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ISCApad #194

Monday, August 04, 2014 by Chris Wellekens

3-1-20 (2014-07) INTERSPEECH 2014 Newsletter July 2014

Singlish: a living example of multilingualism blending the East and West


Singlish (colloquial Singapore English) is a vivid and colorful creole example of how languages and speakers interact and mingle: while Singlish is a language variety of English, it is interleaved with slangs from languages such as Hokkien, Teochew, Cantonese, Malay and Tamil, and heavily influenced by Chinese grammar, phonology, and prosody. The complexity of Singlish exemplifies the challenges speech researchers face in developing spoken language technologies to automatically identify, transcribe, and parse colloquial and conversational speech.


Singlish is semi-tonal, as all words of Chinese origin retain their original words, while original English words as well as Malay and Tamil words are non-tonal. In addition, although most varieties of English are stressed-time, Singlish is syllable-timed, giving Singlish a rather staccato feel.


Singlish phonology is primarily British based, with influence of Chinese phonology. For example, the dental fricatives /θ/ and /ð/ are sometimes merged with /t/ and /d/ in certain contexts, so that three sounds like tree and then sounds like den [16]. The voiceless stops /p/, /t/, /k/ are also sometimes unaspirated as in Chinese languages [18]. There is generally no distinction between the non-close front monophthongs, so pet and pat are pronounced the same /pɛt/ [17].


At the vocabulary level, there is often inter-mixing of multiple languages. For example, damn shiok is a slang blending English and Punjabi, used to express extreme pleasure or satisfaction, often in the context of food. Mixing of languages is also reflected from location names. For example, Toa Payoh (literal translation: big swamp), a central district in Singapore, mixes Hokkien and Malay (toa is big in Hokkien and payoh is swamp in Malay). Reduplication is also used in Singlish, which is influenced by Chinese and Malay. Adjectives of one or two syllables can also be repeated for intensification. For example, “You go take the small-small one ah.” (Retrieve the smaller item, please.) The frequent use of already (pronounced more like oreddy) in Singapore English is probably a direct influence of the Hokkien liao particle [18]. For example, “Aiyah, cannot wait any more, must go oreddy.” (Oh dear, I cannot wait any longer. I must leave immediately.)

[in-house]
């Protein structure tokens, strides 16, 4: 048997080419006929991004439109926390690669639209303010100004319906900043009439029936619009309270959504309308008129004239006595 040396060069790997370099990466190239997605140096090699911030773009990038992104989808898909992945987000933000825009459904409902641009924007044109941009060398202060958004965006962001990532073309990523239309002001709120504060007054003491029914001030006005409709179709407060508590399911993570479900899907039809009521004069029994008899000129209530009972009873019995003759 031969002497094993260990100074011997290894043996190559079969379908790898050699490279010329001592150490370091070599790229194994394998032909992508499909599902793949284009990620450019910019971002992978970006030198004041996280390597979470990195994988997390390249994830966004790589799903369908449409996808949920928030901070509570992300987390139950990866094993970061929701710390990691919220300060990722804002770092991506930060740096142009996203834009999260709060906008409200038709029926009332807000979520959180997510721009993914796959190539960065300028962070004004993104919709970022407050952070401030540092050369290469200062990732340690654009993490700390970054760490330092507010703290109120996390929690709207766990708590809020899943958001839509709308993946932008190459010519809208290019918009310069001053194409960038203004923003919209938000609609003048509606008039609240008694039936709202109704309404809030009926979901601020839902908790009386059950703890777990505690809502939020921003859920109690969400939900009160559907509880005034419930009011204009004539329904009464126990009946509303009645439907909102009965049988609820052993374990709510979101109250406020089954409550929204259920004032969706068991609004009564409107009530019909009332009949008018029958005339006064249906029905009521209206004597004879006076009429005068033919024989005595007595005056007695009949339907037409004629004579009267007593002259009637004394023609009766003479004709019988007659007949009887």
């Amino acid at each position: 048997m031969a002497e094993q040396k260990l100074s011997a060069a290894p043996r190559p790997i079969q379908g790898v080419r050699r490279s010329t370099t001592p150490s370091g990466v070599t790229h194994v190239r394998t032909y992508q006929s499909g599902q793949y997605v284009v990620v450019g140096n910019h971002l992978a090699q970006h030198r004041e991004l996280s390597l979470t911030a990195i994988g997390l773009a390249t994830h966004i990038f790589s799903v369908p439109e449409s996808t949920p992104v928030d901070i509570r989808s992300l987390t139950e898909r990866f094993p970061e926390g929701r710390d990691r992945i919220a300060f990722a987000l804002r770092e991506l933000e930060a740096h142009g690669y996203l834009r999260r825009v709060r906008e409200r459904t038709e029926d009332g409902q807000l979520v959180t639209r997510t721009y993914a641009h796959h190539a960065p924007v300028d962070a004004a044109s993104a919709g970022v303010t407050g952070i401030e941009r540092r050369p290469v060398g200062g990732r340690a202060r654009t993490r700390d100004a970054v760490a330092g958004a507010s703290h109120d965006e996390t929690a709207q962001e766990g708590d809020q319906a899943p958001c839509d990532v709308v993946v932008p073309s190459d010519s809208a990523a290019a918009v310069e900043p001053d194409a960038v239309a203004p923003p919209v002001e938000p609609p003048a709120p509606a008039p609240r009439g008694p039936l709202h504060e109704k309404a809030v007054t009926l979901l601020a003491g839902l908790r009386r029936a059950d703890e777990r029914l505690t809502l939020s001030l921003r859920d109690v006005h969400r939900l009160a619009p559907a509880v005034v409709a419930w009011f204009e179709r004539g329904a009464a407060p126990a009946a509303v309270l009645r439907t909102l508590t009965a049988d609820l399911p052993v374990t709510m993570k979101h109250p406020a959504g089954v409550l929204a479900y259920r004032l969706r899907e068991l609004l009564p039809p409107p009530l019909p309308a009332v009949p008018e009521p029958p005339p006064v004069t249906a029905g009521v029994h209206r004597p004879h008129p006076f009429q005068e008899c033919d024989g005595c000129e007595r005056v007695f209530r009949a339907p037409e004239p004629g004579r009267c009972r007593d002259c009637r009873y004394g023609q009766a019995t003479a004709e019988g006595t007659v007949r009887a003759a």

Singlish is topic-prominent like Chinese and Japanese, meaning that Singlish sentences often begin with a topic followed by a comment of new information. For example, Dis country weather very hot one.” (In this country, the weather is very warm.) The topic can be omitted when the context is clear, resulting in constructions that appear to be missing a subject. For example, “No good lah” (This isn’t good.)


Singlish is also known for its colorful usage of interjections from Chinese and Malay influence (examples in previous sentences examples include ah, aiyah, lah). ”lah” is probably the most famous one and a stereotypical interjection which appears to be ubiquitous to non-native speakers of Singlish. It may originate from the Hokkien character (), though its usage in Singapore is also influenced by its occurrence in Malay [19]. “lah” has many different usages. It is often used to soften ones tone. For example, “Cannot lah”, “Just drink lah”. It can also be used to indicate impatience with a low tone; e.g., “Eh, hurry up lah!” It can also be used for reassurance: Okay lah. (It's all right. Don't worry about it.) Yet, it can also be used to curse people. For example, “Go and die lah”.


Although Singlish is typically not used in official settings (e.g. school lectures and mainstream media generally use Standard Singapore English), Singlish is quite prevalent in day-to-day interactions with peers, siblings, parents, and elders. It is an effective means to establish rapport (for example, during military service) or for humorous effects for TV and radio shows. From a linguistic perspective, Singlish is a living example of multilingualism in Singapore blending the East and the West.

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